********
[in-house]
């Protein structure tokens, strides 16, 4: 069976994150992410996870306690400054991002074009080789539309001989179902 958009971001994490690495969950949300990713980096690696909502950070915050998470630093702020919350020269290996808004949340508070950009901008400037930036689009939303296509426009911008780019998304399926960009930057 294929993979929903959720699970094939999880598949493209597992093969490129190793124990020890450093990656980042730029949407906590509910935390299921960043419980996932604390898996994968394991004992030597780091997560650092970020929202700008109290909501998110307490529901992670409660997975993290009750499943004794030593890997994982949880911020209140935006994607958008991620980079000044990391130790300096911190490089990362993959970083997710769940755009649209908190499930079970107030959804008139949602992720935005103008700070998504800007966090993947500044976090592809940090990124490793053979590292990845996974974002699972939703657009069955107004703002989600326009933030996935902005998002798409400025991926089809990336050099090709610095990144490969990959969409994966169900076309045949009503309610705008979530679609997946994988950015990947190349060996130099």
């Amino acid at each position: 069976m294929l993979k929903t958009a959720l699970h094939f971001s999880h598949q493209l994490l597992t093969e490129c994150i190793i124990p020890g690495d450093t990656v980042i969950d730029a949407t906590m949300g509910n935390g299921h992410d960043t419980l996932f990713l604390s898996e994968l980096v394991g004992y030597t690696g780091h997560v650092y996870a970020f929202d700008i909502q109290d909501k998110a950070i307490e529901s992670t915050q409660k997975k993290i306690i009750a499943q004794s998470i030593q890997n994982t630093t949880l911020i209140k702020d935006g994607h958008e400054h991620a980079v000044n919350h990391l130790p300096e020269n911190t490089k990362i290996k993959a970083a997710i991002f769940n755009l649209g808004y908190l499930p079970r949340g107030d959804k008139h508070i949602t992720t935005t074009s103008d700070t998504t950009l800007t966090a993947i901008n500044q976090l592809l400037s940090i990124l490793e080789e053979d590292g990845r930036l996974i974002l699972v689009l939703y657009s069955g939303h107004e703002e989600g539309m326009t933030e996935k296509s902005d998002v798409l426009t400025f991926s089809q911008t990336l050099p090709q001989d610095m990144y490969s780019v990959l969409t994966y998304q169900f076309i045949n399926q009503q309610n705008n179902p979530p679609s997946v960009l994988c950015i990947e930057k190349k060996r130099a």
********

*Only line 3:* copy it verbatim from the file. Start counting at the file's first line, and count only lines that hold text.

């Amino acid at each position: 069976m294929l993979k929903t958009a959720l699970h094939f971001s999880h598949q493209l994490l597992t093969e490129c994150i190793i124990p020890g690495d450093t990656v980042i969950d730029a949407t906590m949300g509910n935390g299921h992410d960043t419980l996932f990713l604390s898996e994968l980096v394991g004992y030597t690696g780091h997560v650092y996870a970020f929202d700008i909502q109290d909501k998110a950070i307490e529901s992670t915050q409660k997975k993290i306690i009750a499943q004794s998470i030593q890997n994982t630093t949880l911020i209140k702020d935006g994607h958008e400054h991620a980079v000044n919350h990391l130790p300096e020269n911190t490089k990362i290996k993959a970083a997710i991002f769940n755009l649209g808004y908190l499930p079970r949340g107030d959804k008139h508070i949602t992720t935005t074009s103008d700070t998504t950009l800007t966090a993947i901008n500044q976090l592809l400037s940090i990124l490793e080789e053979d590292g990845r930036l996974i974002l699972v689009l939703y657009s069955g939303h107004e703002e989600g539309m326009t933030e996935k296509s902005d998002v798409l426009t400025f991926s089809q911008t990336l050099p090709q001989d610095m990144y490969s780019v990959l969409t994966y998304q169900f076309i045949n399926q009503q309610n705008n179902p979530p679609s997946v960009l994988c950015i990947e930057k190349k060996r130099a």